|Publication number||US6647516 B1|
|Application number||US 09/552,669|
|Publication date||Nov 11, 2003|
|Filing date||Apr 19, 2000|
|Priority date||Apr 19, 2000|
|Also published as||US7143315, US20040153735|
|Publication number||09552669, 552669, US 6647516 B1, US 6647516B1, US-B1-6647516, US6647516 B1, US6647516B1|
|Inventors||Robert A. Rust, Barry J. Oldfield, Steven Lee Shrader, Christine Grund, Christopher W. Johansson|
|Original Assignee||Hewlett-Packard Development Company, L.P.|
|Export Citation||BiBTeX, EndNote, RefMan|
|Patent Citations (6), Referenced by (10), Classifications (11), Legal Events (6)|
|External Links: USPTO, USPTO Assignment, Espacenet|
The invention relates to fault tolerant data storage systems and methods of operating a fault tolerant data storage system.
Redundant array of independent disks (RAID) subsystems have been utilized for a number of years. In fault tolerant RAID subsystems, the primary objective for fault tolerance is not to prevent any type of fault from occurring but rather to continue to operate correctly during the presence of a component fault. There are many different methods for achieving the fault tolerant goals. However, even when these objectives are clearly in front of designers, it is often the case that this fault tolerance objective is not actually achieved.
For example, depending on the type of fault, some faults are so large that the system must be completely halted (e.g., a fire). Others will be fairly isolated and potentially corrupt the users data stored on the RAID subsystem. Once data is corrupted, it is generally less desirable to pass the corrupted data back to the host and advertise the data as being good. A system that is tolerant of all faults will not pass corrupted data back to the host.
In the past, fault tolerance was largely viewed as a vehicle to provide robustness and correctness of operation. Fault tolerance becomes very important when considering that the demand for complete data availability is increasing to extreme levels. For example, some systems provide a guaranteed down time of only 5 minutes per year.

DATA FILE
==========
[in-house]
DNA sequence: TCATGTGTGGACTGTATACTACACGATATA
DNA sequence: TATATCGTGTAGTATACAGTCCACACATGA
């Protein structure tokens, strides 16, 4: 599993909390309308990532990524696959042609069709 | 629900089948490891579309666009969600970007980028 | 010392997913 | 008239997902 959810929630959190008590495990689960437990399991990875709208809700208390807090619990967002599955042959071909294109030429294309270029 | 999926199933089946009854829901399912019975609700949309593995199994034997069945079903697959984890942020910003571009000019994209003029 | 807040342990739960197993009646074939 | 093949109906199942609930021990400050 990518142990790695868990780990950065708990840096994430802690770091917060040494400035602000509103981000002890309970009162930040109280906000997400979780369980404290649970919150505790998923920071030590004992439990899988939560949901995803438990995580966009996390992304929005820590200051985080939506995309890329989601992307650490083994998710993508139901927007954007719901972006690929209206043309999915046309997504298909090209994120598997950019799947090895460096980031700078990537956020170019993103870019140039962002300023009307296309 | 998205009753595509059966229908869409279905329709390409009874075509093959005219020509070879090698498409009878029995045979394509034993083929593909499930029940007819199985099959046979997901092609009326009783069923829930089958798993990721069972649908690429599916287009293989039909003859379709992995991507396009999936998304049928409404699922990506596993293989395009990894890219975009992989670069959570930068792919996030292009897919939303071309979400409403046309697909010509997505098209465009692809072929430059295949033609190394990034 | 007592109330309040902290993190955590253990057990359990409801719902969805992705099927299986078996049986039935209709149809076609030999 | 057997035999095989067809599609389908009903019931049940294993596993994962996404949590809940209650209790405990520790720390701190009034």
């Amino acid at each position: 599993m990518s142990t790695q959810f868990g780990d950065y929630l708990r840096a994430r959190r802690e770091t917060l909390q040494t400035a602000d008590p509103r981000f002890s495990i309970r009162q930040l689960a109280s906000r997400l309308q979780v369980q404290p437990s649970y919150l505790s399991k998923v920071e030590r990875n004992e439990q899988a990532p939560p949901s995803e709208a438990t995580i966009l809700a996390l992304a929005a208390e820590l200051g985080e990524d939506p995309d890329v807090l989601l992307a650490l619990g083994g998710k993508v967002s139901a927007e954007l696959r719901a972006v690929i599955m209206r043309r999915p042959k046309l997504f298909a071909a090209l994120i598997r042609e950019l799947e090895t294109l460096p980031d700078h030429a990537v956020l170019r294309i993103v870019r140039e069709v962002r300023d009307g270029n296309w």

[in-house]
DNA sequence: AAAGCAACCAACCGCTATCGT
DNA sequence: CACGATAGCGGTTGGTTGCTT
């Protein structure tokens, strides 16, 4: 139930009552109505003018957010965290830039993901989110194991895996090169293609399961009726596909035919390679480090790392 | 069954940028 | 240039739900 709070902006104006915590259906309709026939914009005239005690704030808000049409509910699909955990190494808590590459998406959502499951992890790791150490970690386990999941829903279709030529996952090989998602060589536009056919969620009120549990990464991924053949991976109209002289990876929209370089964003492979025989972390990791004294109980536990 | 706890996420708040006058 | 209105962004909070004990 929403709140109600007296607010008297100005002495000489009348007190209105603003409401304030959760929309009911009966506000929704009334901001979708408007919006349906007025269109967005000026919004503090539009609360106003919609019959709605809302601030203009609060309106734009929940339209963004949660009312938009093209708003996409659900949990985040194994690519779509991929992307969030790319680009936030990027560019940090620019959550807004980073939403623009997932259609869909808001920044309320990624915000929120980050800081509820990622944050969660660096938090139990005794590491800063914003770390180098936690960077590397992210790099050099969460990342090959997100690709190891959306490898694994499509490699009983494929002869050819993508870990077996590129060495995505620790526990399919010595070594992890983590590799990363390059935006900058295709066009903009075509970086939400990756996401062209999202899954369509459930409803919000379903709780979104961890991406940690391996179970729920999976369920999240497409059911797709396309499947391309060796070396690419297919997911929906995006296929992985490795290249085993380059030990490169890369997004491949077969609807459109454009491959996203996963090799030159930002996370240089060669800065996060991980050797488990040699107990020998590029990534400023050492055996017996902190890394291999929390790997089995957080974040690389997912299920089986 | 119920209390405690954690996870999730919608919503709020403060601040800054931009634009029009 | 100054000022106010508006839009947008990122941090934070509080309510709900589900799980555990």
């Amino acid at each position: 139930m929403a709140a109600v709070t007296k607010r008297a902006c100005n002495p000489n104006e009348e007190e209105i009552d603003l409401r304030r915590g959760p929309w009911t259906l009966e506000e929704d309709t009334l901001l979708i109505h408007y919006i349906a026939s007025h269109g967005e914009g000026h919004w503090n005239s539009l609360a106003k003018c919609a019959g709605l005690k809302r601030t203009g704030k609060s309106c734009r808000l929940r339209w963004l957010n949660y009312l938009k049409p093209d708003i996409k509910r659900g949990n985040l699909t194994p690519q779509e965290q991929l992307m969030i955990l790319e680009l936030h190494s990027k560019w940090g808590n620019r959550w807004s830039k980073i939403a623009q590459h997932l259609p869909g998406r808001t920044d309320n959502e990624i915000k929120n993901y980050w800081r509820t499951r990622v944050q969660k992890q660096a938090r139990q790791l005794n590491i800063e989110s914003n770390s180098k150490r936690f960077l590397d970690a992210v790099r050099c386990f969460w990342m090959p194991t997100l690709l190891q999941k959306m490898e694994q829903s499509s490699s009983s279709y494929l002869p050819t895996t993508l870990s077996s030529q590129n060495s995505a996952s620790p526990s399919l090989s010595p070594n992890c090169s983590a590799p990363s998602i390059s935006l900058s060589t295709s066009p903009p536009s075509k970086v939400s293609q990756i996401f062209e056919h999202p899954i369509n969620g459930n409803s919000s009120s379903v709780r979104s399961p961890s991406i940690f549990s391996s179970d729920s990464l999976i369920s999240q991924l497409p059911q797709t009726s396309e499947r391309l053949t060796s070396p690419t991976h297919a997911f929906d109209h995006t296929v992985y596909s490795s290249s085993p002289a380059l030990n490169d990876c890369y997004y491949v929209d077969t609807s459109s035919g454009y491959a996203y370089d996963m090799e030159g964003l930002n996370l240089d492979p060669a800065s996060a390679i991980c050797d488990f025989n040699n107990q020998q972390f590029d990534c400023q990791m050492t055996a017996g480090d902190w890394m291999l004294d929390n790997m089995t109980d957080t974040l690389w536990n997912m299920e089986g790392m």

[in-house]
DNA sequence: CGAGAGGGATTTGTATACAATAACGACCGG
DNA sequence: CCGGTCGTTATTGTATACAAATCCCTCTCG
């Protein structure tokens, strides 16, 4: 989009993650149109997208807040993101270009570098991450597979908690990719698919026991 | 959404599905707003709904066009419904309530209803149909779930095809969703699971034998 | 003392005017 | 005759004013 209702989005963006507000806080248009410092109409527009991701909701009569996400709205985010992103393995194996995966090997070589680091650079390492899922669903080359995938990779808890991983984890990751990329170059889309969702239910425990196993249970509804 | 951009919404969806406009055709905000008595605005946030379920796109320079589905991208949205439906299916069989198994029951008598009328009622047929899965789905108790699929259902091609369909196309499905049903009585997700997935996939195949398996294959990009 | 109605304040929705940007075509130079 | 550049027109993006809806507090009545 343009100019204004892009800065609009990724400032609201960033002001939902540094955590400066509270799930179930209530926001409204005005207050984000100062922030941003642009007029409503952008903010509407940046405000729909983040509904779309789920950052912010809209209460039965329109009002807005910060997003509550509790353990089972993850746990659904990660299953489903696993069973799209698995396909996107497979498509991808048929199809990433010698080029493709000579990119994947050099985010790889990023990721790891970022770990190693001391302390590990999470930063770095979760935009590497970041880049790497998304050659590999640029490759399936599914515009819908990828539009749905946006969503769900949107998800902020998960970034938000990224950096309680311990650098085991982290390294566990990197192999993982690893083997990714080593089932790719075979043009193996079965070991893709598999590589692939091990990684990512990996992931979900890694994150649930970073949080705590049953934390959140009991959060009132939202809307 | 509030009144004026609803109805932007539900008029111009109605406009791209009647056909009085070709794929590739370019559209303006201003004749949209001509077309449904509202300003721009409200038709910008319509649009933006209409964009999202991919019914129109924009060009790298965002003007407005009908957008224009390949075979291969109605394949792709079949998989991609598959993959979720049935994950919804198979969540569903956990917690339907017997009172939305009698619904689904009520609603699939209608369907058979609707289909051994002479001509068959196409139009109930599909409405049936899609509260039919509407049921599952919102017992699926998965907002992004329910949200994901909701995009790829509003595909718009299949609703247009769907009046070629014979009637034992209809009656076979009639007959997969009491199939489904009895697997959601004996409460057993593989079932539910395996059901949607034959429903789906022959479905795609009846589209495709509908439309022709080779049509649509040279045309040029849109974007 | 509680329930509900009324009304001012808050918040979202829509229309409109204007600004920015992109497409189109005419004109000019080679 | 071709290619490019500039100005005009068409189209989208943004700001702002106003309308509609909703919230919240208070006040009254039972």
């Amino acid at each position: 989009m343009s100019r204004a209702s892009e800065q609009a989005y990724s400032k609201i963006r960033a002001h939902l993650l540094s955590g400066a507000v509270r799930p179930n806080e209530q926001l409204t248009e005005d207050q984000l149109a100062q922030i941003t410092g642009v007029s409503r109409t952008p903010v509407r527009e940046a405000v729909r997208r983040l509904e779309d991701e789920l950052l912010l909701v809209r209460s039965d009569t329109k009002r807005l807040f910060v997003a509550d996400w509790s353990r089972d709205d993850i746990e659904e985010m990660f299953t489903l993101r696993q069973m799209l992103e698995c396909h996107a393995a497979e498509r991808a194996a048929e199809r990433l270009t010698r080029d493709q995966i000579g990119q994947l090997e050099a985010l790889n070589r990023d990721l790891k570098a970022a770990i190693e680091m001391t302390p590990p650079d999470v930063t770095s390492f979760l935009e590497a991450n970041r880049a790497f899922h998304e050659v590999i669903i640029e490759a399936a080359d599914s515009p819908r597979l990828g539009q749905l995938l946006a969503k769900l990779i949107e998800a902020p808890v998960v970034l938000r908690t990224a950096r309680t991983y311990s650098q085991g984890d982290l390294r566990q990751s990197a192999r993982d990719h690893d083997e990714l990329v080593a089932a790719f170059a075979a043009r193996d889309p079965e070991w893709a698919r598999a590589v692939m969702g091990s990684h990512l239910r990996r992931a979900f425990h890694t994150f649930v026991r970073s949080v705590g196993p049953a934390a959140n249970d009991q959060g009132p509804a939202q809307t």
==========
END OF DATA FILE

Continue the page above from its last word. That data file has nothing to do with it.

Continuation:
The storage subsystem is just one component of many in some large systems. For example, a RAID subsystem may have an allocation of only 1 minute out of the total 5 minutes for yearly down time. Additionally, the subsystems of the RAID subsystems connected to this large system have to share this remaining 1 minute. It is typically unacceptable to ever allow data to become unavailable from the RAID storage subsystem. Further, the restrictions related to loss of data availability are increasing dramatically over time.
In conventional arrangements, one could provide fault tolerance and continued operation by halting all operations in the system, initiating a subsystem wide reset, reconfiguring the system to disable the failed component, and resuming operations after the “warm boot” operation. The time required to reboot the system is so long (on the order of a few seconds) that the data availability goals are significantly impacted by the reboot strategy. Such delays may approach unacceptable periods of time.
Accordingly, there exists a need to provide improved fault tolerant data storage systems and methods of operating fault tolerant data storage systems.
The invention provides fault tolerant data storage systems and methods of operating a fault tolerant data storage system.
In one aspect of the invention, a fault tolerant data storage system comprises: a plurality of coupled components individually including: an interface adapted to couple with a data connection and to selectively receive a plurality of transactions from the data connection; transaction processing circuitry coupled with the interface and configured to process transactions received from the interface; and analysis circuitry configured to detect error conditions within the transactions and to prevent entry of transactions individually including an error condition into the respective component responsive to the detection.
In another aspect of the invention, a method of operating a fault tolerant data storage system comprises: providing a fault tolerant data storage system including a plurality of components configured to process transactions; providing the transactions for communication to respective components; detecting error conditions within the transactions; and preventing entry of transactions which individually include an error condition into respective components responsive to the detecting.
Another aspect of the invention provides a method of operating a fault tolerant data storage system comprising: providing a fault tolerant data storage system including a plurality of coupled components configured to process transactions; communicating transactions intermediate coupled components; detecting an error condition within one of the transactions; and isolating the component which outputted the transaction including the error condition responsive to the detecting.